Go to Marysville, go to the Gorge, and then go to Woodinville just north of Bellevue to pick up, in a very small area relatively speaking, all the wineries you may not have been able to visit in Walla Walla. WA has over 1000 wineries now and at least half of them seem to have a tasting room in Woodinville.

You're probably just starting a list of wineries to visit, but do you have any planned already?
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Re: Visiting Washington Wineries

by John S » Mon Jan 06, 2020 4:01 pm

I agree with Bruce K, the Tricities area isn't a great base for an extended period. Maybe stay there one night to visit the nearby Red Mountain wineries? Walla Walla is a much more interesting town with better food options and many more wineries. Three or four days would be plenty of time to spend there. There aren't really many great wineries in the Yakima region. Definitely put Woodinville on your list, as there are many, many tasting rooms centred there (its on the northeast edge of Seattle, about 20 minutes from downtown). There is also a small area in southern downtown Seattle that has a few tasting rooms. The Columbia Gorge is a great scenic drive with some interesting wineries as well. You can get to Walla Walla using that route.

Two weeks is a very long time for just staying in Washington, and I'd recommend going to Oregon as well if you haven't been there before. You are relatively close to the Willamette Valley in Oregon (about a 4-5 hour drive from Seattle), and if you are a pinot noir fan then that is a great destination (I'd recommend staying in McMinnville, but Portland is an interesting city as well, though about 30 minutes from the wine region itself). Four to five days in Oregon would be a good option in my view, if you don't mind the drive (or you could fly). But you would need a rental car to visit all these regions.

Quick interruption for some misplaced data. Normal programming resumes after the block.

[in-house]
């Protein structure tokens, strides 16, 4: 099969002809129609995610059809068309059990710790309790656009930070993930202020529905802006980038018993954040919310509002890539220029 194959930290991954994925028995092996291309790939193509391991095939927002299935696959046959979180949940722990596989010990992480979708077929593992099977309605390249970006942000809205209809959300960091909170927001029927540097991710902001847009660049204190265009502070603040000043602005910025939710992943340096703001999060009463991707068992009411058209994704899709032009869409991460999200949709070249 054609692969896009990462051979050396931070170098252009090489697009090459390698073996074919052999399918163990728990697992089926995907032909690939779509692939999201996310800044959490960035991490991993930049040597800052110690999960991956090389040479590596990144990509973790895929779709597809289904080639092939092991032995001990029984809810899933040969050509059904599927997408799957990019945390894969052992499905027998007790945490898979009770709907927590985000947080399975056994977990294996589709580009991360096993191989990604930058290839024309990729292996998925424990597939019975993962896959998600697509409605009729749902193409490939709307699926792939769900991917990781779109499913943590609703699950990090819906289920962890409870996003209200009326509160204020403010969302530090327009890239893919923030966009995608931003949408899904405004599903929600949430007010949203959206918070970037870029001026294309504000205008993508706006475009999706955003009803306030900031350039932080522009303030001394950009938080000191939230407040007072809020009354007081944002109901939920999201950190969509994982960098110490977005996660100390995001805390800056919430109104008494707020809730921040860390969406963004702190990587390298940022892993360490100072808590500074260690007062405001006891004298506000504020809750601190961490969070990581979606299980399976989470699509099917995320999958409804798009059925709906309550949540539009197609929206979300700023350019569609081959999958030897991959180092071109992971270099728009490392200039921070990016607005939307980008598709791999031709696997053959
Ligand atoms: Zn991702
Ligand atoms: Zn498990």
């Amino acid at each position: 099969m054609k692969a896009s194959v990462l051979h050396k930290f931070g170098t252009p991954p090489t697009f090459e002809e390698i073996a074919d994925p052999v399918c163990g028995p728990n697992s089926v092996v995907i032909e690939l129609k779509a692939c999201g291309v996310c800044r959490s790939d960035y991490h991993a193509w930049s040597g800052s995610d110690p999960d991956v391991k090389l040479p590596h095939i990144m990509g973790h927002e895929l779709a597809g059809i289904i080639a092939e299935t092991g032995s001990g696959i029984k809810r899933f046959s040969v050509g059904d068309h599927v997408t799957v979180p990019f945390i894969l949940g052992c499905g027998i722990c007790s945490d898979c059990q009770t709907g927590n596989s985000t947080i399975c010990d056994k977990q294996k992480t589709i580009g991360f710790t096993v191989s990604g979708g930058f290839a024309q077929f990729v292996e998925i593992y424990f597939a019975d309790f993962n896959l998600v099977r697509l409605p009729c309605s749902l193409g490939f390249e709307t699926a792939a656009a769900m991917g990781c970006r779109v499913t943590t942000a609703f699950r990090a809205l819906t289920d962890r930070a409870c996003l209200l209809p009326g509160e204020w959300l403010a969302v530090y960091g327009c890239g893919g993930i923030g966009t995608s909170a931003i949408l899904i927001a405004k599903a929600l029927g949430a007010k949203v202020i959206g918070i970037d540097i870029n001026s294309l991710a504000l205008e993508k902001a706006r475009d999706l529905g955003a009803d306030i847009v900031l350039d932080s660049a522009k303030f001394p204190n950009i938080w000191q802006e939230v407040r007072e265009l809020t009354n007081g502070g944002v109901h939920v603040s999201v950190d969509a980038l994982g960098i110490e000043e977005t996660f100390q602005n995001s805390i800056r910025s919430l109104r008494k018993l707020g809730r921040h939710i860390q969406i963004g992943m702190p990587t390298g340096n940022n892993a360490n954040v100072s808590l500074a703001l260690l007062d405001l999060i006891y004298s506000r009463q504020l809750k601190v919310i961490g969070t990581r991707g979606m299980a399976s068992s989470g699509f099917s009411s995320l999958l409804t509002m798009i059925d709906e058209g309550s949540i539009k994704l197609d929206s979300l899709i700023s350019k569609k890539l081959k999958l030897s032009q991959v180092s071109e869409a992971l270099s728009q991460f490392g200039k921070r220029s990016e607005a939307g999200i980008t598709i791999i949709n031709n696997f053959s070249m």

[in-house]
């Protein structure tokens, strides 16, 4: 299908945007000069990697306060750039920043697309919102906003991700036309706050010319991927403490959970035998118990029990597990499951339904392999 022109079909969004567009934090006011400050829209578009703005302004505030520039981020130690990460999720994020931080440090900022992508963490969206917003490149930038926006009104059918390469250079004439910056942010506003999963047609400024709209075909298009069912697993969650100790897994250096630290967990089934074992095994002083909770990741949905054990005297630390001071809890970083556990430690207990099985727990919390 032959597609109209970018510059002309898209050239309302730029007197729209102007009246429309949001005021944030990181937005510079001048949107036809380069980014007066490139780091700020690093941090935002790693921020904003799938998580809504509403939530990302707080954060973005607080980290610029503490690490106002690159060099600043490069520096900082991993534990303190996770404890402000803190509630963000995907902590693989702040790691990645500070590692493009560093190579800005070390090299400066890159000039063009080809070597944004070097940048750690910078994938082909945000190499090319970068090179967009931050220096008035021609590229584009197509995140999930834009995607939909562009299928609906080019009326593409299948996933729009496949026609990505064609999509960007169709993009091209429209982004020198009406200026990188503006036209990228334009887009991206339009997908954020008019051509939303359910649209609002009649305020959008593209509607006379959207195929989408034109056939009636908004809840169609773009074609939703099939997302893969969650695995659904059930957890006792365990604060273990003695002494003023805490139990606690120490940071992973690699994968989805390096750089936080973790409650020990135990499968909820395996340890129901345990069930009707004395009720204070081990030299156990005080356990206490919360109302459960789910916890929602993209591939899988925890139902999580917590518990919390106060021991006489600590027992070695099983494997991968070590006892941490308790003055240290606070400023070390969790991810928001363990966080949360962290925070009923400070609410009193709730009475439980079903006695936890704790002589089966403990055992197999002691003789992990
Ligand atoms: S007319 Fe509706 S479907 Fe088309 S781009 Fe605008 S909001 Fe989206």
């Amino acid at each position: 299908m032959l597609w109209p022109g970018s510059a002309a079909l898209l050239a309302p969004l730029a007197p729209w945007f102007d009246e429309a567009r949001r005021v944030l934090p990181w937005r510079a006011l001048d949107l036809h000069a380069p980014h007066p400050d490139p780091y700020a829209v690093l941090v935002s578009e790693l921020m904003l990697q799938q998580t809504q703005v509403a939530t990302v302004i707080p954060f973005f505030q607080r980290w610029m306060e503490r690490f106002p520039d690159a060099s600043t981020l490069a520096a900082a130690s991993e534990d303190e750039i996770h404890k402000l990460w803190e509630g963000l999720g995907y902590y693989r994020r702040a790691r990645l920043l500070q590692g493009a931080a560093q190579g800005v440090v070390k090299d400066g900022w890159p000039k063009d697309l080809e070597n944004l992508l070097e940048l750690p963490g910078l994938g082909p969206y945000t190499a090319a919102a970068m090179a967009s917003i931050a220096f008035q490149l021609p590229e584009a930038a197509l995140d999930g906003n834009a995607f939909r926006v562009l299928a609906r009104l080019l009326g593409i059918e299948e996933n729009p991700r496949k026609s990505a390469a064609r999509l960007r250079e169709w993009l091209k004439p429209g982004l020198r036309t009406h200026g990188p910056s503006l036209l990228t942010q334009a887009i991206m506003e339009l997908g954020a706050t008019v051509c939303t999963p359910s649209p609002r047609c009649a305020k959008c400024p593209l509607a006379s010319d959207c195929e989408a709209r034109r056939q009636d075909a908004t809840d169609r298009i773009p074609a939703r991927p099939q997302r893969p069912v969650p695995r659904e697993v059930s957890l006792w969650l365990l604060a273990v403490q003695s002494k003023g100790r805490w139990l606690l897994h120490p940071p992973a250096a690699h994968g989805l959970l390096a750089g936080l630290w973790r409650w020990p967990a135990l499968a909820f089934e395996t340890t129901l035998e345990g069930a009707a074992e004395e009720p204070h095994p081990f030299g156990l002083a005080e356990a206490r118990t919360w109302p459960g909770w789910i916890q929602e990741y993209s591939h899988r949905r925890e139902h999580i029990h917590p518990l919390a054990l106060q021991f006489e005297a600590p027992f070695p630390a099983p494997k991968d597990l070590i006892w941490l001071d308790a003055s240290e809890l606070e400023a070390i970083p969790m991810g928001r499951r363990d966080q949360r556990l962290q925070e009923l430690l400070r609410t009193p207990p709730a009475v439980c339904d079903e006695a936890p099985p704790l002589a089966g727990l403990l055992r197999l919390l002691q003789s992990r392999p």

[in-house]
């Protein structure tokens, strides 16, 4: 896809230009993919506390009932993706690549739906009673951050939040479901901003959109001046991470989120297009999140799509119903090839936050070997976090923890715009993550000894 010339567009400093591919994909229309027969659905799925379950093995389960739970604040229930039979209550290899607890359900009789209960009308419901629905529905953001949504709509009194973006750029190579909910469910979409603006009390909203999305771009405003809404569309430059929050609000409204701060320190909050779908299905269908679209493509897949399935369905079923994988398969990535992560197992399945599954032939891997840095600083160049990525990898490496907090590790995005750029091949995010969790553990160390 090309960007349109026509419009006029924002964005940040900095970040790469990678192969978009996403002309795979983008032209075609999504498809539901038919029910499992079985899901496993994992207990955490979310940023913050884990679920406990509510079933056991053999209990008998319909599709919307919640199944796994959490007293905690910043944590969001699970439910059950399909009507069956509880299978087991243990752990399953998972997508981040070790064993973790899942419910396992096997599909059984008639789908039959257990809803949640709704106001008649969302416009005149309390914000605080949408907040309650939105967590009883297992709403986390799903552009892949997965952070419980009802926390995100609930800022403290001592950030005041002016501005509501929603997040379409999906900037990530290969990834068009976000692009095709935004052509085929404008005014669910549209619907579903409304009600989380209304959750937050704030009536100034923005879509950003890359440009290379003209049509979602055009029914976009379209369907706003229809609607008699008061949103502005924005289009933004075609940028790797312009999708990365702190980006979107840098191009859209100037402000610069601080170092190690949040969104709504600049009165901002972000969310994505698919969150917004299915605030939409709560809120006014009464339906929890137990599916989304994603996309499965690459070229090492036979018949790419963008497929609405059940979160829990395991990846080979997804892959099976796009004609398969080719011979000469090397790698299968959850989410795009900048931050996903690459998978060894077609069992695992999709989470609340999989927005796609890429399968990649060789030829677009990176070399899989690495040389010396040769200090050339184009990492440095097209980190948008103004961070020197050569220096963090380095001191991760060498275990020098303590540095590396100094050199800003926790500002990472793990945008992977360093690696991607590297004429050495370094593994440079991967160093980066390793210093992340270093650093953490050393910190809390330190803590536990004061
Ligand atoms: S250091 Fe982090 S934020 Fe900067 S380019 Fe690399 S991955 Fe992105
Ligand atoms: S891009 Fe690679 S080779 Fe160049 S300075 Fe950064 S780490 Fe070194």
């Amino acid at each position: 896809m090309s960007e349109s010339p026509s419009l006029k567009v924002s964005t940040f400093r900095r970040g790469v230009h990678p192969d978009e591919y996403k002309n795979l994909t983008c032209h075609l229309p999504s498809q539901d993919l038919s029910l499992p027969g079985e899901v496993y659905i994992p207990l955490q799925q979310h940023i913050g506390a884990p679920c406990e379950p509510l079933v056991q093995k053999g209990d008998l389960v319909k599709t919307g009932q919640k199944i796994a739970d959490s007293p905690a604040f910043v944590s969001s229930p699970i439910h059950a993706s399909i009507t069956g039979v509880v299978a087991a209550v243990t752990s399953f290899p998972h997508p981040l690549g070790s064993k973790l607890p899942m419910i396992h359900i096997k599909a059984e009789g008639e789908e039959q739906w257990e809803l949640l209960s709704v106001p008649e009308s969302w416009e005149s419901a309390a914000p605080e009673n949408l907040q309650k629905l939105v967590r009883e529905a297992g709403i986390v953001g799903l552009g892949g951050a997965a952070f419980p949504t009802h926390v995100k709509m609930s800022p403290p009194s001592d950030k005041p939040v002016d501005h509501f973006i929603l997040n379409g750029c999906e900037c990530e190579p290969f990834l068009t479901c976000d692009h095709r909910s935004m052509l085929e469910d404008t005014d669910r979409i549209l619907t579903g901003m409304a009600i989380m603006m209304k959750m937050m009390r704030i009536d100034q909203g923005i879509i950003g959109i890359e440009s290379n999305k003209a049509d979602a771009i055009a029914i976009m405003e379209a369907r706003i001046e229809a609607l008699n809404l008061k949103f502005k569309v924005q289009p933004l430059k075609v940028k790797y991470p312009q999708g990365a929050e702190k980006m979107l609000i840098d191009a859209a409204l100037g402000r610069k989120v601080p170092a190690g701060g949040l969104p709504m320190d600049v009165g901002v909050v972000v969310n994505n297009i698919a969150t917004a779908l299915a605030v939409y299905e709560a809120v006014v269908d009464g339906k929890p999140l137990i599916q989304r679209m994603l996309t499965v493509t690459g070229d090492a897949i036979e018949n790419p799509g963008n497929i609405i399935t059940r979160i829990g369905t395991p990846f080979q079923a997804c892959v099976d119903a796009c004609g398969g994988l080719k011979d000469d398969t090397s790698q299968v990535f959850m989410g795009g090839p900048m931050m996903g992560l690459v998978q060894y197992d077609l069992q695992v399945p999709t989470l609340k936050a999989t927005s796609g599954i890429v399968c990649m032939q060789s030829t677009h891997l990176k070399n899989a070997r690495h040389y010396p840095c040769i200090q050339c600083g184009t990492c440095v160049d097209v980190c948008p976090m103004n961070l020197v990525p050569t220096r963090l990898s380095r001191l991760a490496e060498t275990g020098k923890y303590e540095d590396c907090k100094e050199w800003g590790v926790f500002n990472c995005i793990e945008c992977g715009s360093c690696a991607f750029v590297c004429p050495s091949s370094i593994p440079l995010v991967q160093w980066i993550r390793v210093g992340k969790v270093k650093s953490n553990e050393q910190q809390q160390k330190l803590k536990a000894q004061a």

Jenise just beat me with her post, which provides great info too!
Last edited by John S on Tue Jan 07, 2020 1:25 am, edited 1 time in total.
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Re: Visiting Washington Wineries

by Jenise » Mon Jan 06, 2020 4:14 pm

Sounds like we're all on the same page but yes re the Red Mountain wineries. I hadn't thought of that, since it's otherwise rather desolate an area and I myself haven't visited it (other than to have some very bad Mexican food). It's on my list of things to do just haven't been able to squeeze it into my stays in Walla Walla.
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Re: Visiting Washington Wineries

by Peter May » Tue Jan 07, 2020 8:06 am

Thanks, John & Jenise.

We have no plans to go to Oregon, we have a very limited time and the 2012 AWS Conference was in Portland and we visited Willamette Valley, and of course Melrose Winery near the CA border :P

So we will stay in WA, but I know nothing about WA wine scene (or geography) except there has been a real boom in wineries since we visited Ch Ste Michelle in the 1980s :)

The AWS will be organising day trips to Woodinville - and they say to Walla Walla but that's such a long way from Bellevue and I don't see how they can unless its a very early start - but I don't want to be in a coach for that amount of time.

But we haven't fixed on anything except the dates we fly in/out Seattle and the dates of the conference, so we are grateful or all suggestions
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Re: Visiting Washington Wineries

by Jenise » Tue Jan 07, 2020 10:26 am

Check out the geography. Nested within the Walla Walla Valley AVA, The Rocks District of Milton-Freewater which might be Washington's most important AVA these days because of star resident Cayuse Winery, resides entirely on the Oregon side of the Valley. The two other most significant AVAs are WW for the original heavy hitters like Leonetti, and Red Mountain which is the current hotspot for sturdy, elegant cabernets.

You don't need to go to or anywhere near Willamette, but don't rule out putting a toe in Oregon when you're in Washington wine country because you're almost there.

Anyway, we clearly can't help you until you do more investigating.
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Re: Visiting Washington Wineries

by Bruce K » Tue Jan 07, 2020 11:00 am